I hope to place this cartoon this way when I’m ready for it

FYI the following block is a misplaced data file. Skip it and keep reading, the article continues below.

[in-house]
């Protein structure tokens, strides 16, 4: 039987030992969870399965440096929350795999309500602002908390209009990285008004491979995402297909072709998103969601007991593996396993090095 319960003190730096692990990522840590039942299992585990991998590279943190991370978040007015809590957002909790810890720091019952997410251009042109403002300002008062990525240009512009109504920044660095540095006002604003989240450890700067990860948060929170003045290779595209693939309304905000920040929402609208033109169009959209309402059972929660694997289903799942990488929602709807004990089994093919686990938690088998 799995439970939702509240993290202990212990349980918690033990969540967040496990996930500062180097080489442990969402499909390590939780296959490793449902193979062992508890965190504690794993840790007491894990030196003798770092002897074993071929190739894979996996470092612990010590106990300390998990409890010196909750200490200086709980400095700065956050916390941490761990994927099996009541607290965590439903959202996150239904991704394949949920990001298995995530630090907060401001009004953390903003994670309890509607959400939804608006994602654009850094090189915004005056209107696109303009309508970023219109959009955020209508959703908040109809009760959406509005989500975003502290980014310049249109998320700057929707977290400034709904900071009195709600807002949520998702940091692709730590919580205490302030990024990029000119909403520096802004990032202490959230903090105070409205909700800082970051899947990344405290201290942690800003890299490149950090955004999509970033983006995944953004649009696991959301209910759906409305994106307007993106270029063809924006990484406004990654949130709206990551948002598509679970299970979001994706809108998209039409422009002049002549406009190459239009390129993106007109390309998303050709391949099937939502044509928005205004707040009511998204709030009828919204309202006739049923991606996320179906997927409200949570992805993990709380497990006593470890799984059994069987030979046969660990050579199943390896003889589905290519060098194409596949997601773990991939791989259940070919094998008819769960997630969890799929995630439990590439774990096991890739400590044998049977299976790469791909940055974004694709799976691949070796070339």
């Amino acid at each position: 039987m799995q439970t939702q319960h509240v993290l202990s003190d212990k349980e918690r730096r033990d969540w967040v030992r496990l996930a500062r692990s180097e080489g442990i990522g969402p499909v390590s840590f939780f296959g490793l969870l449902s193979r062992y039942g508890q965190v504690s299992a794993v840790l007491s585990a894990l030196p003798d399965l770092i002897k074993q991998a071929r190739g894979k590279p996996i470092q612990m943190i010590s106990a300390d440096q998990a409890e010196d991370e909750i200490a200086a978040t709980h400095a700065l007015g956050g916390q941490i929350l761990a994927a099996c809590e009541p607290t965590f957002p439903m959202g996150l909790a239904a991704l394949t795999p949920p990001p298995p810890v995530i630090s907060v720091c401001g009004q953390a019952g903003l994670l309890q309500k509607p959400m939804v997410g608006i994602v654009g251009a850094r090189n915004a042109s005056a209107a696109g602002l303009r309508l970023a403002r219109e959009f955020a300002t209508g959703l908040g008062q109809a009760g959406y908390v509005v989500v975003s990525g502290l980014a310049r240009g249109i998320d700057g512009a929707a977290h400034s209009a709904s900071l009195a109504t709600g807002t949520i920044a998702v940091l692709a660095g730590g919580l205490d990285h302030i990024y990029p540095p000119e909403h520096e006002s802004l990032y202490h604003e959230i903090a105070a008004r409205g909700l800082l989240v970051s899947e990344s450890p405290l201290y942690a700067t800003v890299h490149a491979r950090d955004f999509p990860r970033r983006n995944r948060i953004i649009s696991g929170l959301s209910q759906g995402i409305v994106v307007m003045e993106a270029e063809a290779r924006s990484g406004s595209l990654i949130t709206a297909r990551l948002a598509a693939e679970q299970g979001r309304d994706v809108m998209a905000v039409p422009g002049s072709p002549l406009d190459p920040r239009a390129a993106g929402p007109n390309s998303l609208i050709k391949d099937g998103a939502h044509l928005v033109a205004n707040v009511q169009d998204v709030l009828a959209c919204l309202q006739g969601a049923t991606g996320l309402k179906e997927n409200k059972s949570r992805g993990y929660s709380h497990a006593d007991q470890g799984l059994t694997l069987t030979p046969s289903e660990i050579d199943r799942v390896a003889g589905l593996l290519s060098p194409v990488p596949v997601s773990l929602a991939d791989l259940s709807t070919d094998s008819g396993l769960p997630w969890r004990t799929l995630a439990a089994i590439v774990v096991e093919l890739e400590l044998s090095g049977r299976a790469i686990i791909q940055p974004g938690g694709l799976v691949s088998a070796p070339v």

I decided to mark my loom with adhesive measure tape.  It’s in increments of 12″.  The upper and lower beams have 23″ between the elbows.  Rather than laying down measure tape from 1 to 12, then start again (off-center) from 1 to 11 – I decided to lay it down from the center out.  I marked the center with a Sharpe, then laid out the adhesive measure tape beginning from the center going right until it came to the fitting and cut the extra.  Then I laid another from the center left until it met the other fitting.  Since the tape is a one way design, one half is upside down, but its easy to find the center and the inch markings are close to each other.  I should only need these during the warping process and rely on other measure devices during the weaving.  I love how the bright shiny copper looks, to preserve it I placed two coats of lacquer over the copper and measuring tape, and my loom is finished.  I need to mount my cartoon onto something that can sit behind my warp and will hold its shape through out the weaving so I can reference it multiple times.  The best cardboard to use would be the kind used in cereal boxes or placed in garment packages to retain shape.  Since I lack the proper cardboard in the right size, I choose a box made from corrugated cardboard and cut the bottom to use.  Once I am ready to use the cartoon, I’ll mount it to the cardboard and connect it to the loom.  Ideally, the cartoon can be brought against the warp for marking and comparison, but pushed out-of-the-way for weaving.  I think this will attach to the top bar and work well.  Next is to watch the video again and warp my loom.  I’ll get excited when I’m finally beating my weft in place.